FILE - MI Gov. Rick Snyder

Michigan Governor Rick Snyder (Rick Snyder | Flickr via Creative Commons)

(The Center Square) – Nine members of the Rick Snyder administration, including the former Republican governor and a current Michigan Department of Health and Human Services manager, were indicted on 42 total counts for their respective roles in the Flint water crisis.

The indictments were announced Thursday morning by Michigan Solicitor General Fadwa Hammoud and Wayne County Prosecutor Kym L. Worthy, both appointed by Attorney General Dana Nessel. The charges came after a year-long investigation by lone grand juror Judge David Newblatt.

The nine defendants were arraigned before Judge Elizabeth A. Kelly for the Seventh Circuit Court and Chief Judge Christopher Odette for the 67th District Court. 

The defendants and charges filed against them include:

  • Jarrod Agen – former director of Communications and Former Chief of Staff, Executive Office of Gov. Rick Snyder: One count of perjury – a 15-year felony  
  • Gerald Ambrose – former City of Flint Emergency Manager: Four counts of misconduct in office – each a five-year felony and/or $10,000 fine
  • Richard Baird – former Transformation Manager and Senior Adviser, Executive Office of Gov. Snyder: One count of perjury – a 15-year felony; one count of official misconduct in office – a five-year felony and/or $10,000 fine; one count of obstruction of justice – a five-year felony and/or $10,000 fine; and one count of extortion – a 20-year felony and/or $10,000 fine
  • Howard Croft – former Director of the City of Flint Department of Public Works: Two counts of willful neglect of duty – each a one-year misdemeanor and/or $1,000 fine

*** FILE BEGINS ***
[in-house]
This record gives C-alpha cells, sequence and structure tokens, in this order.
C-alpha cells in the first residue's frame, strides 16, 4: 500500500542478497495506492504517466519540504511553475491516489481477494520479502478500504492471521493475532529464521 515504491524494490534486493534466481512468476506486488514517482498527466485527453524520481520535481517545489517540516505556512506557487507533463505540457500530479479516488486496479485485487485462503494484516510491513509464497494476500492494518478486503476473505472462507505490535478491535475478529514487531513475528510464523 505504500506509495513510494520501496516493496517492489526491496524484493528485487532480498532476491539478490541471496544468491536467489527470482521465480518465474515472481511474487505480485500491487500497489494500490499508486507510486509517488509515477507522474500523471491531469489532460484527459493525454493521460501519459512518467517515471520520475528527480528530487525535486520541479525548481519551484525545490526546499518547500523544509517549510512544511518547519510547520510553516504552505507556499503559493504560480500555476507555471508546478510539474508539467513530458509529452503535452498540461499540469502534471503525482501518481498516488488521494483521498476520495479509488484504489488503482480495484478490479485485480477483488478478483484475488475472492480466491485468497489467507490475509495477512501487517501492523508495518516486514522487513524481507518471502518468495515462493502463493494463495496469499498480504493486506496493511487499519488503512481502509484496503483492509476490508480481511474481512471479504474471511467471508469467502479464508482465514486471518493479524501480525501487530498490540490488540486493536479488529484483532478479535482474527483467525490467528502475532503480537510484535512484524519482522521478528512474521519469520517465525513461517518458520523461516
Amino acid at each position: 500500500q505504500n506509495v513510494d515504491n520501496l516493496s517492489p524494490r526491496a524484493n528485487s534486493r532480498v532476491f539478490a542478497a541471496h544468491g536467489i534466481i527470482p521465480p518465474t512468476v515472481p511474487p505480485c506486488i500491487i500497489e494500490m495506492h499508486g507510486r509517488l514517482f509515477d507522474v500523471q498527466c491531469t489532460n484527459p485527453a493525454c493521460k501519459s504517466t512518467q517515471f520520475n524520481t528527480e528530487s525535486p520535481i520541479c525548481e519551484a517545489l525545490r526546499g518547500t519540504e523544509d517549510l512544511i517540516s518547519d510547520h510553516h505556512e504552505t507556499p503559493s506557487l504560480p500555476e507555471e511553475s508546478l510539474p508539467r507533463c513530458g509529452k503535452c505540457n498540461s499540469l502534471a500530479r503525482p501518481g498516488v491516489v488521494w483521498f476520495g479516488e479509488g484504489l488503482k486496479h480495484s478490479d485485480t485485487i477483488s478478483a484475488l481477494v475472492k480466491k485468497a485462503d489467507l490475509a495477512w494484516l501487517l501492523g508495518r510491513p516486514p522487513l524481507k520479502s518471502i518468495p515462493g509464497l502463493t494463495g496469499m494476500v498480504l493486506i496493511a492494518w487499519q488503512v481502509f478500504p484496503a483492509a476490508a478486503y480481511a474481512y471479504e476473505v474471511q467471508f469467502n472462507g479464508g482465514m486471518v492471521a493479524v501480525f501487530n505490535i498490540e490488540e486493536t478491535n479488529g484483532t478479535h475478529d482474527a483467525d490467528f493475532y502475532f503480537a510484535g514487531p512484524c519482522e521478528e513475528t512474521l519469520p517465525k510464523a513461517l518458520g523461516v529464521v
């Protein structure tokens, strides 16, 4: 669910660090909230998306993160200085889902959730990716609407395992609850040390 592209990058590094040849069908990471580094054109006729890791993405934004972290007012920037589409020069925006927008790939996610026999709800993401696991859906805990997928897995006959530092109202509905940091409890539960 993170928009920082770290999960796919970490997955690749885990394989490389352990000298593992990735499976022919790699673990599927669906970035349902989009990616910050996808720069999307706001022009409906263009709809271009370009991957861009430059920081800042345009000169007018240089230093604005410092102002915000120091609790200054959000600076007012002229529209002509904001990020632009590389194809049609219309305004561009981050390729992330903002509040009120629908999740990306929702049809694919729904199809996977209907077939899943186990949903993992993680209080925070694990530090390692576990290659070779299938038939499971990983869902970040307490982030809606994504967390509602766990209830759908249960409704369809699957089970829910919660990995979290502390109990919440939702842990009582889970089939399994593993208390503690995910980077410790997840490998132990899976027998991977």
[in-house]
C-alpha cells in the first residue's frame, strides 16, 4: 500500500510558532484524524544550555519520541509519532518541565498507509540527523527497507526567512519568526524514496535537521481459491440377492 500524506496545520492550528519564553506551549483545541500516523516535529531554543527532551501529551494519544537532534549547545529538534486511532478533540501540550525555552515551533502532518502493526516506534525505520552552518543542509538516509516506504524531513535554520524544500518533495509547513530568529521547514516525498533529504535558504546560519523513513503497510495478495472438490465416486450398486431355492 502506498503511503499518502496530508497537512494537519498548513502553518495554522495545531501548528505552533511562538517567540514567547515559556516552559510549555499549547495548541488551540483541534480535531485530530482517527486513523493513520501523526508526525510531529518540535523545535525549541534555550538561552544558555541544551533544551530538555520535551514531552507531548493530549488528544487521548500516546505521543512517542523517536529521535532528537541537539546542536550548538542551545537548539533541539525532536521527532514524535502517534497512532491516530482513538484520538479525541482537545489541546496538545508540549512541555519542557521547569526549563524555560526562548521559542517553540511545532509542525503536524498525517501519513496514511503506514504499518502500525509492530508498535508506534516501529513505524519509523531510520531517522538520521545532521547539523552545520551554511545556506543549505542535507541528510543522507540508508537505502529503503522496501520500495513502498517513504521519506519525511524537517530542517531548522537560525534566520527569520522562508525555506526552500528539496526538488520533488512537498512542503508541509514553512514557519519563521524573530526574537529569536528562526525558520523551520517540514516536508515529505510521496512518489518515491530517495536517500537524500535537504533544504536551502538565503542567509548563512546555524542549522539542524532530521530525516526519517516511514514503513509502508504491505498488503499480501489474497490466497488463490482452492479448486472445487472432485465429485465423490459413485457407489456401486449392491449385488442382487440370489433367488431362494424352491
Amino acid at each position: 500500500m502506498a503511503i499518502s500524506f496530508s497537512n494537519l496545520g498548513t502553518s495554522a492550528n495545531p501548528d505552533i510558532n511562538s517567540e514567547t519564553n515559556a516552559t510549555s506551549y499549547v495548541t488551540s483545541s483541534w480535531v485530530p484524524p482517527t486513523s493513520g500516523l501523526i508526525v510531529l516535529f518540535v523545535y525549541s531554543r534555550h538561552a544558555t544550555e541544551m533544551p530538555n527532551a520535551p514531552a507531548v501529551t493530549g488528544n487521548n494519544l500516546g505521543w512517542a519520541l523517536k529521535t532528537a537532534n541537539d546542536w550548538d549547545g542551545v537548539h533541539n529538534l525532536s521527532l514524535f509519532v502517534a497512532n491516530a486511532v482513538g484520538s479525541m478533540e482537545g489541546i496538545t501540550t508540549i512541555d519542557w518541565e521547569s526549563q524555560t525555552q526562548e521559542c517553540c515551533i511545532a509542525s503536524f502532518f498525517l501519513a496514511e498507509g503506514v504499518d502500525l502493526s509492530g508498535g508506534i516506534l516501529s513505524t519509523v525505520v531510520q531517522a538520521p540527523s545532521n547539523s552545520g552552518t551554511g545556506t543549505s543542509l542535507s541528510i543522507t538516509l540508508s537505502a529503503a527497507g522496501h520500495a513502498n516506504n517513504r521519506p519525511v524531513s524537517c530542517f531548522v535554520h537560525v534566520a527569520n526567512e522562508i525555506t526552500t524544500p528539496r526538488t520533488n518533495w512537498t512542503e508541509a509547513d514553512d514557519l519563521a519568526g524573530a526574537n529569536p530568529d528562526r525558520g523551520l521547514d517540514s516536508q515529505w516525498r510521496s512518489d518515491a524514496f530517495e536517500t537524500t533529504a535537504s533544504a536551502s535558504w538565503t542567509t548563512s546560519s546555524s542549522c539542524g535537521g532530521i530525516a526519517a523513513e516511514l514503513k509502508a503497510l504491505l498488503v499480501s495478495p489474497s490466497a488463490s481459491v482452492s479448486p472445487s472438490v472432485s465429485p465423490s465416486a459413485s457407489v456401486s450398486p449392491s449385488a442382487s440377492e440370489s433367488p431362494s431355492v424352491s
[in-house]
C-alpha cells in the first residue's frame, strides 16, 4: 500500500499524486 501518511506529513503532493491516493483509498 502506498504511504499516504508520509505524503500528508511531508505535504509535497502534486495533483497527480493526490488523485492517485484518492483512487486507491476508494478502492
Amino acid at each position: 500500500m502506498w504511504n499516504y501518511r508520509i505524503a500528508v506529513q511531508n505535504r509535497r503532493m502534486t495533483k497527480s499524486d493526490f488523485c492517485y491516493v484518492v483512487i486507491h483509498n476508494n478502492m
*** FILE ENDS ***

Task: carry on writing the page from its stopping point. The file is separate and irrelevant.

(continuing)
• Darnell Earley – former City of Flint Emergency manager: Three counts of misconduct in office – each a five-year felony and/or $10,000 fine 
  • Nicolas Lyon – former director, MDHHS: Nine counts of involuntary manslaughter – each a 15-year felony and/or $7,500 fine; one count of willful neglect of duty – a one-year misdemeanor and/or $1,000 fine 
  • Nancy Peeler – current Early Childhood Health Section Manager, Michigan Department of Health and Human Services: Two counts of misconduct in office – each a five-year felony and/or $10,000 fine; one count of willful neglect of duty – a one-year misdemeanor and/or $1,000 fine
  • Richard Snyder – former Governor of Michigan: Two counts of willful neglect of duty – each a one-year misdemeanor and/or $1,000 fine
  • Eden Wells – former Chief Medical Executive, Michigan Department of Health and Human Services: Nine counts of involuntary manslaughter – each a 15-year felony and/or $7,500 fine; two counts of misconduct in office – each a five-year felony and/or $10,000 fine; one count of willful neglect of duty – a one-year misdemeanor and/or $1,000 fine 

Flint garnered national attention after a state of emergency was declared in Genesee County in 2016. The emergency was prompted when the City of Flint switched its water source from Lake Huron to the Flint River in 2014. Water from the river was untreated for corrosives, which caused lead to leach from the existing water pipes.

Snyder declared the state of emergency, and then-Attorney General Bill Schuette appointed a private law firm as Office of Special Counsel. After elected in 2018, Nessel dismantled the OSC, and appointed Hammoud and Worthy to lead a new investigation.

“Today, our country is reminded that, no matter your position, power, or wealth, when you abuse the powers of your office and harm the very people you were sworn to serve, you will be held accountable,” Senate Minority Leader Jim Ananich, D-Flint, said in a statement.

“These charges tell a story of broad systemic failure,” he continued. “I raised my voice against this for years, but these people lied to me, they lied to the people of Flint, they lied to everyone. They caused unforgivable harm to Flint’s children and betrayed the trust of a city.”

Regional Editor

Bruce Walker is a regional editor at The Center Square. He previously worked as editor at the Mackinac Center for Public Policy’s MichiganScience magazine and The Heartland Institute’s InfoTech & Telecom News.